In several essays Brje attempted to relate the hermeneutical concepts to his own systems approach. It is possible to claim that he lived the image of the archetypal engineer who never really succeeded in abandoning the logical positivist basis of his archetype. There is still the possibility that even not abandoning this basis he made a heroic attempt to expand it. I think that any possible failure in achieving this is not Brje's simple shortcoming, but, rather, a result of an ultimate and inescrutable ambition to relate his theorizing to computer technology. Computer technology may have to be inherently logical positivist to the extent that the computer is a logical mathematical machine or an embodyment of mathematical formal logic seen, as by Gottlob Frege, as a "useful tool for the philosopher". The computer, then, becomes ultimately a philosophical tool for thought and its embodied philosophy will condition all related engineering thought. It is a matter of that very same engineering thought that still today lurks in all discussions about informatics. It happens every day whenever somebody dismisses an argument by countering it with the archetypal question "Yes, yes, but what has this to do with computers, and how can I apply it on or with computers?"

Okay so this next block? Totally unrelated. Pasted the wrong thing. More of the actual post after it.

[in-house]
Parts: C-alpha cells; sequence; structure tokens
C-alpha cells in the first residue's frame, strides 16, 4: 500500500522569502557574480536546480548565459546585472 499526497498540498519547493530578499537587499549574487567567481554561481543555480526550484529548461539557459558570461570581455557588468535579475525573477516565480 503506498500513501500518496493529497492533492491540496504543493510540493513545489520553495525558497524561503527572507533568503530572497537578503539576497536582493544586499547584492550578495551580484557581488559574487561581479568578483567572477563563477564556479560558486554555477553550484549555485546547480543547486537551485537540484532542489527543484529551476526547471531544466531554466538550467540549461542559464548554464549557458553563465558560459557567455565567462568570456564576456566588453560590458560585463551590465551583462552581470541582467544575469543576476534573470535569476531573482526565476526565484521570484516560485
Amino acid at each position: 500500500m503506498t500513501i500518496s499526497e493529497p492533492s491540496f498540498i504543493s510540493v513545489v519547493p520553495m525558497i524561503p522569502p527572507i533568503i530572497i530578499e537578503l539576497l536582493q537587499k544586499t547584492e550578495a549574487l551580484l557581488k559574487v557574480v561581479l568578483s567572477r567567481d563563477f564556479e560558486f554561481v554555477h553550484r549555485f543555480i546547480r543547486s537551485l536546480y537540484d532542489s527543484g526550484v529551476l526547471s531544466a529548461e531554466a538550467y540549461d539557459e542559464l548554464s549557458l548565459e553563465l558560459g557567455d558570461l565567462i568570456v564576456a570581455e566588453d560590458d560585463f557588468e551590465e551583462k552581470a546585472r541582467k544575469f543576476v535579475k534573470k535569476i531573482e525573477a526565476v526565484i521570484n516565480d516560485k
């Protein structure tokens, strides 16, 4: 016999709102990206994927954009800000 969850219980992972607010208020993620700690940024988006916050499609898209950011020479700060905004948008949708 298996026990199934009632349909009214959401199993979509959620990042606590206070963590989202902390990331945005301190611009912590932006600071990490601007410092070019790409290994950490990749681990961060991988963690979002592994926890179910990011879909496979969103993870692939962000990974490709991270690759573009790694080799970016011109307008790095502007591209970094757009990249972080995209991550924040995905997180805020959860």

Brje's struggle with hermeneutics in order to renew its theory and meet the new upcoming challenges culminates with an extense paper, published about fifteen years after his main pioneering work (Langefors, 1980). In that paper (p. 22) he established the so called conceptual formula or infological equation
I = i(D, S, t), where
D = data representing the intended information (as an elementary message)
S = the "receiving structure" or pre-knowledge of the user
t = the time available to the user for interpreting the data D
i = the information function.
I think it should be obvious that almost everything in that construction hangs on S, the so called receiving structure or pre-knowledge of the user, which, by the way should be related to the very same structure or knowledge of the data producer. Throughout the paper's discussion references are made to intended approximate synonyms of this receiving structure or pre-knowledge: user view, user view of data, personal world view, basic view vs. application procedure view, personal purposive inclination, view of the world, conceptional framework, background knowledge, semantic background, cognitive view of the world vs. goals views or intentions, problem environment, etc.